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Accommodating Sharia: : A Feminist Institutionalist Analysis of Sharia law in Australia, Canada and the United Kingdom
thesisposted on 2022-03-29, 02:19 authored by Amira Aftab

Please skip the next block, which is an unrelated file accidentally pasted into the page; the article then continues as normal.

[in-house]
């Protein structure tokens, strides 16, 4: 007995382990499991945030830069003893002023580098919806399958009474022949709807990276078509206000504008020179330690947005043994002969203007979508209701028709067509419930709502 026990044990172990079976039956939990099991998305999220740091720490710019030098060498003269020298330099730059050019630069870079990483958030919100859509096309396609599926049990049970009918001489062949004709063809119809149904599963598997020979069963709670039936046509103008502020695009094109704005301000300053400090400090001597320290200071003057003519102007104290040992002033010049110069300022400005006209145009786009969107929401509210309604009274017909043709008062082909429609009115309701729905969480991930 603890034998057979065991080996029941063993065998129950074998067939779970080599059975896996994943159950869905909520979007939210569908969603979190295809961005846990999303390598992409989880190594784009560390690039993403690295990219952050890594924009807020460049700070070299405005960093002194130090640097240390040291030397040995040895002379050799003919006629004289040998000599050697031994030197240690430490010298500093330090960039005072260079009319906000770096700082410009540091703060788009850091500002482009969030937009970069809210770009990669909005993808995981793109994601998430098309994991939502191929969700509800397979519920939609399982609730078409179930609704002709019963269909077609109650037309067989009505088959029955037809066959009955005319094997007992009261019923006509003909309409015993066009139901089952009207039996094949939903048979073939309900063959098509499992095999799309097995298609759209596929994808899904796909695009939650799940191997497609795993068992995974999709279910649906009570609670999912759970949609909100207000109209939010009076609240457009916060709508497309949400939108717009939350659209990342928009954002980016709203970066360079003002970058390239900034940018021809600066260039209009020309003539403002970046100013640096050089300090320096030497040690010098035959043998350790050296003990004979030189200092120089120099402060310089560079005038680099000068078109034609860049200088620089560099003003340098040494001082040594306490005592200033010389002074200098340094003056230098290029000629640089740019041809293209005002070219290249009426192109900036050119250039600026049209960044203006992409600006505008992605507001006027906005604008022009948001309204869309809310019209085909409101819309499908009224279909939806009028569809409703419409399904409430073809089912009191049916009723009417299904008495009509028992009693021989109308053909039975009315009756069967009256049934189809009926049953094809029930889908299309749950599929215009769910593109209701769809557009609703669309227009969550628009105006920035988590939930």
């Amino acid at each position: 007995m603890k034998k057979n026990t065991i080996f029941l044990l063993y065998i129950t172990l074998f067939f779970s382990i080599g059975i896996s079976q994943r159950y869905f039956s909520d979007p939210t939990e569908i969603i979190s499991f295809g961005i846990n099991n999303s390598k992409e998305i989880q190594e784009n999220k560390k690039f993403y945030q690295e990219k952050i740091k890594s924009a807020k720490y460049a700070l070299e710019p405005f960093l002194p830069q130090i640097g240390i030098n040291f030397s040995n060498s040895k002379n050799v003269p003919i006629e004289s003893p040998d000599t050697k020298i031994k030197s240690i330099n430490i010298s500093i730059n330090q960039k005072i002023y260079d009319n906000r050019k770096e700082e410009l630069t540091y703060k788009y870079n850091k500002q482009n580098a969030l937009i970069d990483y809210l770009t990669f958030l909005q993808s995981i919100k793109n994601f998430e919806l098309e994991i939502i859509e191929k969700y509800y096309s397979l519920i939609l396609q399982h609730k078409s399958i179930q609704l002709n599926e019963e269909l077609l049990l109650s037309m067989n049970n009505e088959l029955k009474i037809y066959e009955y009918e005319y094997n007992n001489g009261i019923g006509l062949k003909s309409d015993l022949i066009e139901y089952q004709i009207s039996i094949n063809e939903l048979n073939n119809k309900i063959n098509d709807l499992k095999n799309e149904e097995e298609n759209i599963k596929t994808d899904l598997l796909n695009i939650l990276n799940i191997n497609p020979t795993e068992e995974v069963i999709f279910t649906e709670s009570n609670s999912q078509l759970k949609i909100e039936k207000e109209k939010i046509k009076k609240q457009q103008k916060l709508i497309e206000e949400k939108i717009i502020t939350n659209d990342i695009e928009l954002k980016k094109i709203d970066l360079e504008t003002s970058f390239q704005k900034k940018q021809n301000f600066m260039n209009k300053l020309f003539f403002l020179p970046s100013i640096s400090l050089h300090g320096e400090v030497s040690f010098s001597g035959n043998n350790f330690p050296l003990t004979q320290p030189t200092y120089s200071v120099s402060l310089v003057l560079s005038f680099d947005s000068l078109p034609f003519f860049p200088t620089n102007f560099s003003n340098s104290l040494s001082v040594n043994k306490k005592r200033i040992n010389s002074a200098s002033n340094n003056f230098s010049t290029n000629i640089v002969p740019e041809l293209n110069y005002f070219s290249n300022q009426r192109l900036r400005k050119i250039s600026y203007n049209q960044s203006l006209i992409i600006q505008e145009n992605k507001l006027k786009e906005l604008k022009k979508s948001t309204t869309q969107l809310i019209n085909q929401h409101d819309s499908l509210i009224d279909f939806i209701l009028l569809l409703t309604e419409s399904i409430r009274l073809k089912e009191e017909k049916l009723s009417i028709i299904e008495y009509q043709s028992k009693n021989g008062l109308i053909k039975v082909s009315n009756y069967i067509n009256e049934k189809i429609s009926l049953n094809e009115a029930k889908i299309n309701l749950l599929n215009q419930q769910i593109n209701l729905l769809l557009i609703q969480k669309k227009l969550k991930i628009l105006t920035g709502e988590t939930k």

The debates around Sharia law in Western multicultural societies are ongoing, and often draw on feminist arguments opposing multiculturalism to illustrate the "perils" of accommodating minority religious groups. An alternative focus of Sharia discussions is to consider the possibilities of legal pluralism within the state, and whether accommodation of minority religious laws is even possible. Whilst interesting, these debates do not adequately address how and why Sharia councils and tribunals have seemingly flourished in the United Kingdom, but not so in the comparable multicultural contexts of Australia and Canada. This thesis moves beyond the existing discussions of legal pluralism and the normative value of multiculturalism to examine the competing political interests that arise in debates around accommodating religious laws (specifically Sharia law), and the issues of gender equality. Drawing on theories of feminist institutionalism, I will offer a comparative analysis of the political conditions within Australia, Canada, and the UK. The key questions explored are: how has each institution influenced the experience with Sharia in each state; and what are the outcomes for women that arise within the institutional landscape. This institutional discussion will focus on two formal institutions, the legal structures of each state, and state multicultural policies; as well as two informal institutions, the influence of dominant Christian religious groups, and informal networks of men. These formal and informal institutions are examined to provide context, and better understand the development of the Sharia debate and experience in each country, as well as the outcomes for women. State law is often positioned within these debates as the "best" alternative for gender justice, as it is considered secular and "neutral". However, this fails to account for the reality that institutions, such as the law, are gendered. By adopting a feminist institutionalist approach, this thesis aims to move beyond the liberal rights framework that is typically used to discuss Muslim women and Sharia in the West. By doing so, we are better able to understand the institutional nuances that shape the experience with Sharia within countries such as Australia, Canada and the UK.